Environmental campaigners have criticised Norway’s killing of hundreds of whales this year, despite what they say is dwindling interest there in eating whale meat.
Wildlife charity Whale and Dolphin Conservation (WDC) said Norwegian whalers had killed more than 570 minke whales in the 2021 season, which it said was the highest number in five years.
The number killed is up from 503 whales last year, according to figures environmental groups have obtained from the Norwegian Fishermen’s Sales Organisation.
Vanessa Williams-Grey, policy manager at WDC said: “Killing hundreds of minke whales is utterly inexcusable, especially given the essential role they play in our oceans.
“Whales are our allies in the battle against climate change.”
She added: “Coming only days after the record slaughter of dolphins off the Faroe Islands and in the midst of the climate and species extinction crises, as well as a global pandemic, it is shameful that Norwegian whalers have killed the highest number of minke whales this season in five years, despite dwindling public appetite for whale meat.”
WDC said the way that whales feed, poo, migrate and dive between the surface and depths of the ocean circulates essential nutrients through the seas, helping maintain a healthy marine system which stores carbon.
As the hunting season ends, polling commissioned by NOAH, Norway’s largest animal protection charity, the Animal Welfare Institute (AWI), and WDC suggests falling interest among Norwegians in eating whale meat.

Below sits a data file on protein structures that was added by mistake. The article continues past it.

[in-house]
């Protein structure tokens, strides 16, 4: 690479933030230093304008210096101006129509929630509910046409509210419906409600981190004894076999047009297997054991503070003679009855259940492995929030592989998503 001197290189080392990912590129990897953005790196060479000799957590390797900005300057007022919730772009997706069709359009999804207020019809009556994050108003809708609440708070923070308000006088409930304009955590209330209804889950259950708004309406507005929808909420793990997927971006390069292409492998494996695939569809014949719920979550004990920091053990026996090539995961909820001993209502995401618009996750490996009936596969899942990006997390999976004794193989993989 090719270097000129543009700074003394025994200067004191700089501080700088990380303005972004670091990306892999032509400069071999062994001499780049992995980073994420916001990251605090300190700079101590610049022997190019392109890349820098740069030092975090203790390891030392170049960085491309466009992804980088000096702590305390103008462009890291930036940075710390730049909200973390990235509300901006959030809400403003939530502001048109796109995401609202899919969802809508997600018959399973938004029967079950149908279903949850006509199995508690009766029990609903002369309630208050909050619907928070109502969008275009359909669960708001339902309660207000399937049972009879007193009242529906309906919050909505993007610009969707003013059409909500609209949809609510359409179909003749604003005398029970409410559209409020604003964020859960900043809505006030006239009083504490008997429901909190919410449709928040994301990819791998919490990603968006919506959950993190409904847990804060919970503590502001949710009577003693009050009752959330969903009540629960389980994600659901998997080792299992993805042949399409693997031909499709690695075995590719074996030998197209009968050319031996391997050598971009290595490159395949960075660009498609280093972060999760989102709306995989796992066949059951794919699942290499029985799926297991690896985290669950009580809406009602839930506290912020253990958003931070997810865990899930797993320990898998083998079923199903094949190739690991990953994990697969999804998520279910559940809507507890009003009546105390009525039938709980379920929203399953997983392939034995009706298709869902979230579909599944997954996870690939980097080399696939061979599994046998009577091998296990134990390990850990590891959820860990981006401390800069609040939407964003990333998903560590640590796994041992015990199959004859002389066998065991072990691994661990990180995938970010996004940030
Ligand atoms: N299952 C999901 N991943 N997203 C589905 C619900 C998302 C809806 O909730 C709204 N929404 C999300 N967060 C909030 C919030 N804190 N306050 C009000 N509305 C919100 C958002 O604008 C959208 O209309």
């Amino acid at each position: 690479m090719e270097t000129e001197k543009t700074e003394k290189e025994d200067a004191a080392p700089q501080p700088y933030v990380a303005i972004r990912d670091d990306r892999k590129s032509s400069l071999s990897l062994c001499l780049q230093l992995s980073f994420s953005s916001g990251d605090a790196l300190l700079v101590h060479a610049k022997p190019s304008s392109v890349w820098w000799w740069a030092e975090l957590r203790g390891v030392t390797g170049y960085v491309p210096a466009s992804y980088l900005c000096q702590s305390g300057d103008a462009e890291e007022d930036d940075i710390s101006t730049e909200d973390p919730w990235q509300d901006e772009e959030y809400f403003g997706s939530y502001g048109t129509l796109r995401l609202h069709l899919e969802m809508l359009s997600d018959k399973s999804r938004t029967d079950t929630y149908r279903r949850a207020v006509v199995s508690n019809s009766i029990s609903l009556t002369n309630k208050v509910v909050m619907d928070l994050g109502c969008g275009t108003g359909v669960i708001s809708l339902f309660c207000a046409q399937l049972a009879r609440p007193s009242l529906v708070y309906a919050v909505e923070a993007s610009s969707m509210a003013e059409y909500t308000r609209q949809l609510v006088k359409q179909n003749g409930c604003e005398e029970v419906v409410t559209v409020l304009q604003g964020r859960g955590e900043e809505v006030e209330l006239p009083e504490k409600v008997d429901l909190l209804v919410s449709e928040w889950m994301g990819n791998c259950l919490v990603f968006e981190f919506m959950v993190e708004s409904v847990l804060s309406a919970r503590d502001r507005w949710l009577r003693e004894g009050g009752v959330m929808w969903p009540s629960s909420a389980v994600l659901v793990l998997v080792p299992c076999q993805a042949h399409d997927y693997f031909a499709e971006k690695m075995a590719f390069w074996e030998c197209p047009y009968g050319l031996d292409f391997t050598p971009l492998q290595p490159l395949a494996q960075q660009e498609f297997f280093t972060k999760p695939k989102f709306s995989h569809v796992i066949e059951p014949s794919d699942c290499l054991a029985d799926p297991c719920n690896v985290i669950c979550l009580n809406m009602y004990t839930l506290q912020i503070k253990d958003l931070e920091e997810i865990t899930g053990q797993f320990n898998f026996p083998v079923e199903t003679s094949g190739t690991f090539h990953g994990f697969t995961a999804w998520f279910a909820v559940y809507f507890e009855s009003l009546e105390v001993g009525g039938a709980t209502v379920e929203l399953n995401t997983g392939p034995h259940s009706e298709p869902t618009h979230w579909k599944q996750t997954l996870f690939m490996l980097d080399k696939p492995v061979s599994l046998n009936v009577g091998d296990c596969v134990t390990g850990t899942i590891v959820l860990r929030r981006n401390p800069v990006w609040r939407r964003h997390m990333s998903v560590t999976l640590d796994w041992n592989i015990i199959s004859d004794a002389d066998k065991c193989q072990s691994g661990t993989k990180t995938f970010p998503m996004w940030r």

The poll of more than 1000 Norwegians by Respons Analyse AS found just 2% ate whale meat often, down from 4% in 2019, and no-one under the age of 35 indicated they ate it frequently.
Just under a quarter (24%) of those questioned said they ate whale meat but only rarely, and 29% said they had eaten it a long time ago.
The polling also highlighted concerns many have over how the hunts are conducted, and support for prohibiting whaling in areas that are important for tourism.
Susan Millward, director of AWI’s marine animal programme, said: “Live whales can play an important role in Norway’s tourism economy, as Iceland and Greenland have already recognised by creating sanctuaries for whales in areas that host responsible whale-watching and other ecotourism activities.
“We urge the new Norwegian government to listen to its citizens, and establish similar whaling-free zones, especially in key tourist areas such as Svalbard and Finnmark.”
The minister of Fisheries and Seafood Odd Emil Ingebrigtsen said: “We are experiencing increased interest in Norwegian whale meat. The quotas on minke whale are set on the basis of scientific knowledge approved by the Scientific Committee of the IWC, and are caught in a sustainable manner.
“In addition, whales are healthy and good food, and Norwegians want minke whales on their dinner plate”